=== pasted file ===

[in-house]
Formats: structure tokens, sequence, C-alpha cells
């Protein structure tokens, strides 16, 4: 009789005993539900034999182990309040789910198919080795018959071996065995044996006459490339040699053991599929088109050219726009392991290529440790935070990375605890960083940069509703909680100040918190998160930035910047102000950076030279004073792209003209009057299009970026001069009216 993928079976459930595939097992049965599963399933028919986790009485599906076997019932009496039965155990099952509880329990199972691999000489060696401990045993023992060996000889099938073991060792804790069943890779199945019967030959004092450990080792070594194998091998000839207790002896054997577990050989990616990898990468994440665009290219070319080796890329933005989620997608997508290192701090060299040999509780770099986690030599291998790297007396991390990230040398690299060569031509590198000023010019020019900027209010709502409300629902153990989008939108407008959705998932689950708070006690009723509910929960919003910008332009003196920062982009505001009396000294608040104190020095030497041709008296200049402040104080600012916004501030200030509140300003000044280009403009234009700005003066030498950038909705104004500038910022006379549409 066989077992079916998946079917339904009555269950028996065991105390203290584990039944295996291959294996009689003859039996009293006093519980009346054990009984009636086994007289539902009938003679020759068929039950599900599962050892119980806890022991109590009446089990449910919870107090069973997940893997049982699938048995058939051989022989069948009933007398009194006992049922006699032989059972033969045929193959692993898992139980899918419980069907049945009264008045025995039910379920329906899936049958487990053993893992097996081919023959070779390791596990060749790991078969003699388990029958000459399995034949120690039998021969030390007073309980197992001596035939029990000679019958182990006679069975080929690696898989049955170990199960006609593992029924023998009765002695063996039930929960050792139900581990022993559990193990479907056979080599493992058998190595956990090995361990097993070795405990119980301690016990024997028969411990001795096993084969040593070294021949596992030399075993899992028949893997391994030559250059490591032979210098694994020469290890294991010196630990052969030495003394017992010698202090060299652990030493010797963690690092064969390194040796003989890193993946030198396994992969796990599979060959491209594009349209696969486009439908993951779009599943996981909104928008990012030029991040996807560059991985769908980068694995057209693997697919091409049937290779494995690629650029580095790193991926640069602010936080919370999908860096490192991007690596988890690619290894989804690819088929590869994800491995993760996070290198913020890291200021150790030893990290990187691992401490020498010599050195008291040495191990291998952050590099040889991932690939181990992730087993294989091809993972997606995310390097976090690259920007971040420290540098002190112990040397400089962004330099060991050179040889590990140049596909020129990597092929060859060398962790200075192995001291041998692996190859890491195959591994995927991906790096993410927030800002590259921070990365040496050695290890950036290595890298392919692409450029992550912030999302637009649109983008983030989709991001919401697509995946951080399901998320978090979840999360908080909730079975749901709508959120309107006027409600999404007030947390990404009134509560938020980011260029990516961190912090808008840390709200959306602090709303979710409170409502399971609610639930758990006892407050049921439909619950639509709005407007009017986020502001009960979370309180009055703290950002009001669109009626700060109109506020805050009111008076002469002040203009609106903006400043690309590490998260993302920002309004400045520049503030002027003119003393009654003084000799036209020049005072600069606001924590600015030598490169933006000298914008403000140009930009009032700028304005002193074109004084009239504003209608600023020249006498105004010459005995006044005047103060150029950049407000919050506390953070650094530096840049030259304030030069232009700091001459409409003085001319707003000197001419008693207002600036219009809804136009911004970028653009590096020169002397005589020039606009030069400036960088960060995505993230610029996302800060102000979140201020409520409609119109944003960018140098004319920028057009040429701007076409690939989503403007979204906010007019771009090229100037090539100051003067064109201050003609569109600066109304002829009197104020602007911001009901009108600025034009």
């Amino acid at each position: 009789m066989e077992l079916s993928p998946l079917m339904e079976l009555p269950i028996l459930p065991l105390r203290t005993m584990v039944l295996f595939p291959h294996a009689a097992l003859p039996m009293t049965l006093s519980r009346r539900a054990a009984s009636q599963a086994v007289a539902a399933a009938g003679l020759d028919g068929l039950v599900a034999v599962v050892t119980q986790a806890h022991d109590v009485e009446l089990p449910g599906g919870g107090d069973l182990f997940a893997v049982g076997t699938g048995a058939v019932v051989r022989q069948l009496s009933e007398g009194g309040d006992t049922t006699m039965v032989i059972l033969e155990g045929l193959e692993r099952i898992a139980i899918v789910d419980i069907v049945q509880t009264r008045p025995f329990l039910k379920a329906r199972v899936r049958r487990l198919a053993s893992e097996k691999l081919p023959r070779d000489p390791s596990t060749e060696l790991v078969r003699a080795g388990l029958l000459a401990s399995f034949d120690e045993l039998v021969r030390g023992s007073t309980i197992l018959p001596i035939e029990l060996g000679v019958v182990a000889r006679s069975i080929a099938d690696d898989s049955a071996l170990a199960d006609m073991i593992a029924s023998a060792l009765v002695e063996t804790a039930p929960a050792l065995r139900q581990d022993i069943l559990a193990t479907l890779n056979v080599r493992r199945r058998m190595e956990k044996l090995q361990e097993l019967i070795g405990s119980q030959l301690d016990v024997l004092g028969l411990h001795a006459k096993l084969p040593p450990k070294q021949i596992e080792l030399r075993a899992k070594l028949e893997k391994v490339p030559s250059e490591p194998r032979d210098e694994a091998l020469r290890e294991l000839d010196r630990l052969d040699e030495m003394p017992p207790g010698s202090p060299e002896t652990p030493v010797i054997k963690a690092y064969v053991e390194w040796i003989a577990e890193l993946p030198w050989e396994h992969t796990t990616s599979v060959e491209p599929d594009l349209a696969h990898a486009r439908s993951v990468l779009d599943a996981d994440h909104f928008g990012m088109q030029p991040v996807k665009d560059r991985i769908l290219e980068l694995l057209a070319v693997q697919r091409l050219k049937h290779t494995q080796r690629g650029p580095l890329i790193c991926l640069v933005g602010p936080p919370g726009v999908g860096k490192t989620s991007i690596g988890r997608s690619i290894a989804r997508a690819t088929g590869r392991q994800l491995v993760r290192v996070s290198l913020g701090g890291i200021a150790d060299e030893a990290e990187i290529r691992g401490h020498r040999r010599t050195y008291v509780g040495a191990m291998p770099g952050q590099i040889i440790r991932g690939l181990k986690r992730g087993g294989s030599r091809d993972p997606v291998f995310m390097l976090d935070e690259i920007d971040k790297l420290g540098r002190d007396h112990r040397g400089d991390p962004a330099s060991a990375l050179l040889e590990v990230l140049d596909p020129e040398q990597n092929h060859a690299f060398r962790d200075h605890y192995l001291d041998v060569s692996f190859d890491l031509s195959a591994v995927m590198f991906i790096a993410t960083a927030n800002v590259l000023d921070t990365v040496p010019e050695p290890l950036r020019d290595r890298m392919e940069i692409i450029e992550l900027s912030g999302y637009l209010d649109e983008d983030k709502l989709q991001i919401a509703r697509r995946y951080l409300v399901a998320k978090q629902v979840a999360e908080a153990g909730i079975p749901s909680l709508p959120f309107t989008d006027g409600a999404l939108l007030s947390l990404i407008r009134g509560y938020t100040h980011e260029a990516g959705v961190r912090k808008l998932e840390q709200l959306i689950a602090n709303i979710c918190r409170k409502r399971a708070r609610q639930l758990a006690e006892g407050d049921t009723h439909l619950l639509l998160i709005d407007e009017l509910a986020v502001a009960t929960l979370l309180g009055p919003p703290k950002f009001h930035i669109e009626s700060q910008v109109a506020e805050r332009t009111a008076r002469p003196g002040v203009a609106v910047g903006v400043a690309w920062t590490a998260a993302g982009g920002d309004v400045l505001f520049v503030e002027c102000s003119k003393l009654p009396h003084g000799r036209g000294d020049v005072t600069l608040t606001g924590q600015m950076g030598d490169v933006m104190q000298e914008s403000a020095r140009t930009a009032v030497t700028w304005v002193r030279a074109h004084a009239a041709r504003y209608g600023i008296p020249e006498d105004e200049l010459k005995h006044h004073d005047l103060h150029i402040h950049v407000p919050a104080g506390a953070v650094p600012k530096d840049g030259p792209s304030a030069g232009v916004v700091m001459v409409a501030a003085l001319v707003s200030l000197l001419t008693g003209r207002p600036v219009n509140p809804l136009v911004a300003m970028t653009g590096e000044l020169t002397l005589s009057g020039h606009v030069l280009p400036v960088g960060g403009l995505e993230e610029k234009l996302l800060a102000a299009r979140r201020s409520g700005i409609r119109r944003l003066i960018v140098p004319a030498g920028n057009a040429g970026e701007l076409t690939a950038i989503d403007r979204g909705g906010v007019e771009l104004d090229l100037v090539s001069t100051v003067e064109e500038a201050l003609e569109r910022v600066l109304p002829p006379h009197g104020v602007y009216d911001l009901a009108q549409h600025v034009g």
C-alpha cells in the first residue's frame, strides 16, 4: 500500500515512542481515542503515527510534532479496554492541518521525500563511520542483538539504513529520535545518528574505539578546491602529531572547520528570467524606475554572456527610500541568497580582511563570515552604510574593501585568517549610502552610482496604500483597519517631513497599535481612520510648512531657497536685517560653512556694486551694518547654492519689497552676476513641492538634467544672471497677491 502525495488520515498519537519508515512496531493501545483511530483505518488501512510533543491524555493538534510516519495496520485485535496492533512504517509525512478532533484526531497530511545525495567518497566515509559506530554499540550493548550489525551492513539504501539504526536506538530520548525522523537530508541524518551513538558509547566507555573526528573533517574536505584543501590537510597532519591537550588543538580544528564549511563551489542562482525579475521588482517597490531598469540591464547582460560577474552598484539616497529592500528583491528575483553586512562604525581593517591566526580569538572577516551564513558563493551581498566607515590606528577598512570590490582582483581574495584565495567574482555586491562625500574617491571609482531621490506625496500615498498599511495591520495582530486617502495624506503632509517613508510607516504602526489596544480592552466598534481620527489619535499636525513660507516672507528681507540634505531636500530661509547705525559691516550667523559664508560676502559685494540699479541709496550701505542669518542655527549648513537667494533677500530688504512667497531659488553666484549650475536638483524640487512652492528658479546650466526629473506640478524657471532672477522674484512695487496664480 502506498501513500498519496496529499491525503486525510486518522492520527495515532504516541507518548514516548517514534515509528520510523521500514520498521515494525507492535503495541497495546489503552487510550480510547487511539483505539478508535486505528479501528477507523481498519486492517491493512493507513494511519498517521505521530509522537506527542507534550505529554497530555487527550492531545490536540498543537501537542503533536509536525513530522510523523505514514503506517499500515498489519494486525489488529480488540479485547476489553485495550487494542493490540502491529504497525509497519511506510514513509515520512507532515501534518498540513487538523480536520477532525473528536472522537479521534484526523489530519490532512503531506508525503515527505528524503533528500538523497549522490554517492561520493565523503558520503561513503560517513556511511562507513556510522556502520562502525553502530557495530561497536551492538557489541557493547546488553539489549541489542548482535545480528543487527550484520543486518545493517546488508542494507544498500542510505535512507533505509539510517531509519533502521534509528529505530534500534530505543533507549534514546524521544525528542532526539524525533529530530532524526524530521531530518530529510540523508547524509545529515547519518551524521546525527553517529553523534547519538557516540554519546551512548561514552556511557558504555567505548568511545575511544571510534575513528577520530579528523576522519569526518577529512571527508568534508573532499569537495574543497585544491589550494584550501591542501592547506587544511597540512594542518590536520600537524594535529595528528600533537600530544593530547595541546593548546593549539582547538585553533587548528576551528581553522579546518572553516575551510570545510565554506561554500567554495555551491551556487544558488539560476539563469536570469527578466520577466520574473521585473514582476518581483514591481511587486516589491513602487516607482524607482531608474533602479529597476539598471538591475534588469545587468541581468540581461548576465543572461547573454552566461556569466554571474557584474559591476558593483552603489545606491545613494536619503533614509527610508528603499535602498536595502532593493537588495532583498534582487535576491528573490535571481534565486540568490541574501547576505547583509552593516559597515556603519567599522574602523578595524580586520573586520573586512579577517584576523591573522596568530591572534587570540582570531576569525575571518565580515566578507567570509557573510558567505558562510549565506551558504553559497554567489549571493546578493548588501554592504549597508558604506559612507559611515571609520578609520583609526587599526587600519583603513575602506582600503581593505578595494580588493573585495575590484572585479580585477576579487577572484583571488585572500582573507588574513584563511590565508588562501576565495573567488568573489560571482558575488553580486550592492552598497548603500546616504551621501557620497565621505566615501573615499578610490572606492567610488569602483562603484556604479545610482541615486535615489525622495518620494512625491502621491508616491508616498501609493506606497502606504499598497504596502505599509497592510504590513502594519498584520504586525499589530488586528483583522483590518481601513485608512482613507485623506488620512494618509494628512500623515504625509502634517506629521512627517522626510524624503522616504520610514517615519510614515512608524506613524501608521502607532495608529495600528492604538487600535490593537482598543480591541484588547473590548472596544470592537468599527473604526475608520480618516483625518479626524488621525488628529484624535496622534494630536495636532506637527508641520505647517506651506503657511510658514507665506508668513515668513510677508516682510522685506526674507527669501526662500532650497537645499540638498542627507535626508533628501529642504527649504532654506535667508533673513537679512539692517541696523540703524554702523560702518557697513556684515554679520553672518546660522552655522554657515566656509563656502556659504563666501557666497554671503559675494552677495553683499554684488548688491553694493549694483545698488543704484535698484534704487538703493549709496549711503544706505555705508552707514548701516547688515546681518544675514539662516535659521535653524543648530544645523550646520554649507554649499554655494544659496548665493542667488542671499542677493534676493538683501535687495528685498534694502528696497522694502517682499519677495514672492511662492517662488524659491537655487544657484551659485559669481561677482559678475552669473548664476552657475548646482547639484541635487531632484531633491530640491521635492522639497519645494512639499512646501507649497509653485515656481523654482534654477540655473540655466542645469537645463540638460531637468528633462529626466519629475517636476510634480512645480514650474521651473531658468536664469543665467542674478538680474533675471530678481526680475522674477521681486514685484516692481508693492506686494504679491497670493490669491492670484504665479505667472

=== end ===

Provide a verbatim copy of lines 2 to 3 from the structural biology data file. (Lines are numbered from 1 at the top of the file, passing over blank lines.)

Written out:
Formats: structure tokens, sequence, C-alpha cells
């Protein structure tokens, strides 16, 4: 009789005993539900034999182990309040789910198919080795018959071996065995044996006459490339040699053991599929088109050219726009392991290529440790935070990375605890960083940069509703909680100040918190998160930035910047102000950076030279004073792209003209009057299009970026001069009216 993928079976459930595939097992049965599963399933028919986790009485599906076997019932009496039965155990099952509880329990199972691999000489060696401990045993023992060996000889099938073991060792804790069943890779199945019967030959004092450990080792070594194998091998000839207790002896054997577990050989990616990898990468994440665009290219070319080796890329933005989620997608997508290192701090060299040999509780770099986690030599291998790297007396991390990230040398690299060569031509590198000023010019020019900027209010709502409300629902153990989008939108407008959705998932689950708070006690009723509910929960919003910008332009003196920062982009505001009396000294608040104190020095030497041709008296200049402040104080600012916004501030200030509140300003000044280009403009234009700005003066030498950038909705104004500038910022006379549409 066989077992079916998946079917339904009555269950028996065991105390203290584990039944295996291959294996009689003859039996009293006093519980009346054990009984009636086994007289539902009938003679020759068929039950599900599962050892119980806890022991109590009446089990449910919870107090069973997940893997049982699938048995058939051989022989069948009933007398009194006992049922006699032989059972033969045929193959692993898992139980899918419980069907049945009264008045025995039910379920329906899936049958487990053993893992097996081919023959070779390791596990060749790991078969003699388990029958000459399995034949120690039998021969030390007073309980197992001596035939029990000679019958182990006679069975080929690696898989049955170990199960006609593992029924023998009765002695063996039930929960050792139900581990022993559990193990479907056979080599493992058998190595956990090995361990097993070795405990119980301690016990024997028969411990001795096993084969040593070294021949596992030399075993899992028949893997391994030559250059490591032979210098694994020469290890294991010196630990052969030495003394017992010698202090060299652990030493010797963690690092064969390194040796003989890193993946030198396994992969796990599979060959491209594009349209696969486009439908993951779009599943996981909104928008990012030029991040996807560059991985769908980068694995057209693997697919091409049937290779494995690629650029580095790193991926640069602010936080919370999908860096490192991007690596988890690619290894989804690819088929590869994800491995993760996070290198913020890291200021150790030893990290990187691992401490020498010599050195008291040495191990291998952050590099040889991932690939181990992730087993294989091809993972997606995310390097976090690259920007971040420290540098002190112990040397400089962004330099060991050179040889590990140049596909020129990597092929060859060398962790200075192995001291041998692996190859890491195959591994995927991906790096993410927030800002590259921070990365040496050695290890950036290595890298392919692409450029992550912030999302637009649109983008983030989709991001919401697509995946951080399901998320978090979840999360908080909730079975749901709508959120309107006027409600999404007030947390990404009134509560938020980011260029990516961190912090808008840390709200959306602090709303979710409170409502399971609610639930758990006892407050049921439909619950639509709005407007009017986020502001009960979370309180009055703290950002009001669109009626700060109109506020805050009111008076002469002040203009609106903006400043690309590490998260993302920002309004400045520049503030002027003119003393009654003084000799036209020049005072600069606001924590600015030598490169933006000298914008403000140009930009009032700028304005002193074109004084009239504003209608600023020249006498105004010459005995006044005047103060150029950049407000919050506390953070650094530096840049030259304030030069232009700091001459409409003085001319707003000197001419008693207002600036219009809804136009911004970028653009590096020169002397005589020039606009030069400036960088960060995505993230610029996302800060102000979140201020409520409609119109944003960018140098004319920028057009040429701007076409690939989503403007979204906010007019771009090229100037090539100051003067064109201050003609569109600066109304002829009197104020602007911001009901009108600025034009």